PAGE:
A week ago I wrote about using some Python code to play with the sum-product theorem of Erdős and Szemerédi and its conjectured refinement. This morning I learned that the Erdős-Szemerédi theorem has been extended to finite fields.

David Johnston left a comment saying that he and his colleagues used this extension to finite fields as part of the construction of μRNG, a remarkably efficient true random number generator. The finite field version of Erdős-Szemerédi leads to a way to combine three physical but non-uniform sources of randomness into a uniformly distributed stream of bits.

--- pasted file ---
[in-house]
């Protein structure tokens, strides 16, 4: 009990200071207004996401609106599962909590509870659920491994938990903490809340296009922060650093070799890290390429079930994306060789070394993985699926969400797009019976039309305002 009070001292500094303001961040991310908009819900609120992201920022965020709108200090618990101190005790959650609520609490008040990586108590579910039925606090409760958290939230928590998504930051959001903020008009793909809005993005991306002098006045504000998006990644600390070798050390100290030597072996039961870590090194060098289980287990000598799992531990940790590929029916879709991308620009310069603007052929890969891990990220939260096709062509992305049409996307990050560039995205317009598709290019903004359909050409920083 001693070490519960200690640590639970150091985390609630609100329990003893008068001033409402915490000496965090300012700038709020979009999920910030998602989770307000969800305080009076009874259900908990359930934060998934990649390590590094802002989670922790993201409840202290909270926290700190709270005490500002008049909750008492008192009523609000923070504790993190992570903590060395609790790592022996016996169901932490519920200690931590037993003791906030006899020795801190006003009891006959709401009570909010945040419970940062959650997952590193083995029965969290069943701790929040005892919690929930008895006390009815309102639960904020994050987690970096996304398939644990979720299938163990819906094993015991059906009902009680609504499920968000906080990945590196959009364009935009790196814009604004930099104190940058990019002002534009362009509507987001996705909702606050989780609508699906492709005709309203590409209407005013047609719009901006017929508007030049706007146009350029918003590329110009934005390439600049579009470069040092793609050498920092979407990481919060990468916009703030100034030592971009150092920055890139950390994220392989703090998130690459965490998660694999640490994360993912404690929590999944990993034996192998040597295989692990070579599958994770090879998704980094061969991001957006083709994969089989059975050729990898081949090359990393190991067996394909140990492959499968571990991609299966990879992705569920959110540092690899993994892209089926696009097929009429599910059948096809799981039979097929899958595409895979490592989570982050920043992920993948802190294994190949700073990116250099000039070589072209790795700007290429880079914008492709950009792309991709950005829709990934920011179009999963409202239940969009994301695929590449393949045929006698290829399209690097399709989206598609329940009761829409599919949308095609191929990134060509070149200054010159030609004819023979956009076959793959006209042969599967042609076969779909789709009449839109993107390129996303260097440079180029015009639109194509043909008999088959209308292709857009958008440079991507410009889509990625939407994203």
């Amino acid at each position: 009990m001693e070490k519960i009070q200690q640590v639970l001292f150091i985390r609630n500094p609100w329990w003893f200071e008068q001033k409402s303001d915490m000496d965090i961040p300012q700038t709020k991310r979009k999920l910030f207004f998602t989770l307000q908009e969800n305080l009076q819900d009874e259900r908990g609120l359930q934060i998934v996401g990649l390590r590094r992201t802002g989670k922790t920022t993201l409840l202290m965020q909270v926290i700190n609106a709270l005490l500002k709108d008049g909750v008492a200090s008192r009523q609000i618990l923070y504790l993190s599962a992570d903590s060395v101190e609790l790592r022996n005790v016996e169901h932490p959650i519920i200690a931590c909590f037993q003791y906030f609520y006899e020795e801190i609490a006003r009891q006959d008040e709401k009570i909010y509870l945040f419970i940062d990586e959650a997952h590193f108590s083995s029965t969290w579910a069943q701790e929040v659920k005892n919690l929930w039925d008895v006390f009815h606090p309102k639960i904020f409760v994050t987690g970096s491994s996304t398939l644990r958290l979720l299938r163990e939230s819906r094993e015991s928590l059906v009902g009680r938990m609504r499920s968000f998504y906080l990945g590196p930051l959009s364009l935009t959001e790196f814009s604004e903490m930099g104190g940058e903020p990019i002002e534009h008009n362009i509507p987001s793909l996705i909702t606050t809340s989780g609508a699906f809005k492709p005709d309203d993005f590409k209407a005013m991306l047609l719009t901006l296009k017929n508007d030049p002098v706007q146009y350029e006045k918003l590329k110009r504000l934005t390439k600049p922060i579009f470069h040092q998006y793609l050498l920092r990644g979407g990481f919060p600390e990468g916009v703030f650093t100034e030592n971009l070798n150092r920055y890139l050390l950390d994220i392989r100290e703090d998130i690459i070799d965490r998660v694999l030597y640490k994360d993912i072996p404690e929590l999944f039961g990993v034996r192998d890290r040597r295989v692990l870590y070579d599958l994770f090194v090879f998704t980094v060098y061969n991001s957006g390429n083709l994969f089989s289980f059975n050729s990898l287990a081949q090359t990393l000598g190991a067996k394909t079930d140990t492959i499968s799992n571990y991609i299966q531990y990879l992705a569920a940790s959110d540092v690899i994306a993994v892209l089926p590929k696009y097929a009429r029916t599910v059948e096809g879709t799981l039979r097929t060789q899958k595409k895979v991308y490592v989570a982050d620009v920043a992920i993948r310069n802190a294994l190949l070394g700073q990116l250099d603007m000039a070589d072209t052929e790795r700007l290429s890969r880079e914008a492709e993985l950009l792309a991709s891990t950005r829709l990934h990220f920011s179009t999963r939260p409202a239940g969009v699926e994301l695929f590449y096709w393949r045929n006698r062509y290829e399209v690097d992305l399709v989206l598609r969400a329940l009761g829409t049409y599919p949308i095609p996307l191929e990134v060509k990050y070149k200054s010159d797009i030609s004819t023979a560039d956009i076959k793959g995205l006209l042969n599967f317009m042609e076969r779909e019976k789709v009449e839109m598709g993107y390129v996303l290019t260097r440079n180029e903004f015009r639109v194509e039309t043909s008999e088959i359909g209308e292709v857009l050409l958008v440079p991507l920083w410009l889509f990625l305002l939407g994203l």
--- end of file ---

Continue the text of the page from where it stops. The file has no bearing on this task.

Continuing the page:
Bourgain, Katz, and Tao proved that the result

max{|*A*+*A*|, |*A***A*|} ≥ *c*|*A*|^{1+ε}

extends to subsets *A* from a finite field *F* with conditions on the field *F* and the size of *A* relative to *F*.

It suffices for *F* to have prime order. More generally, and importantly for applications, it also holds for fields of order 2^{p} for prime *p*.

Given a constant δ > 0, if the size of the set *A* satisfies

|*F*|^{δ} < |*A*| < |*F*|^{1-δ}

then the theorem holds where the constant *c* depends on δ.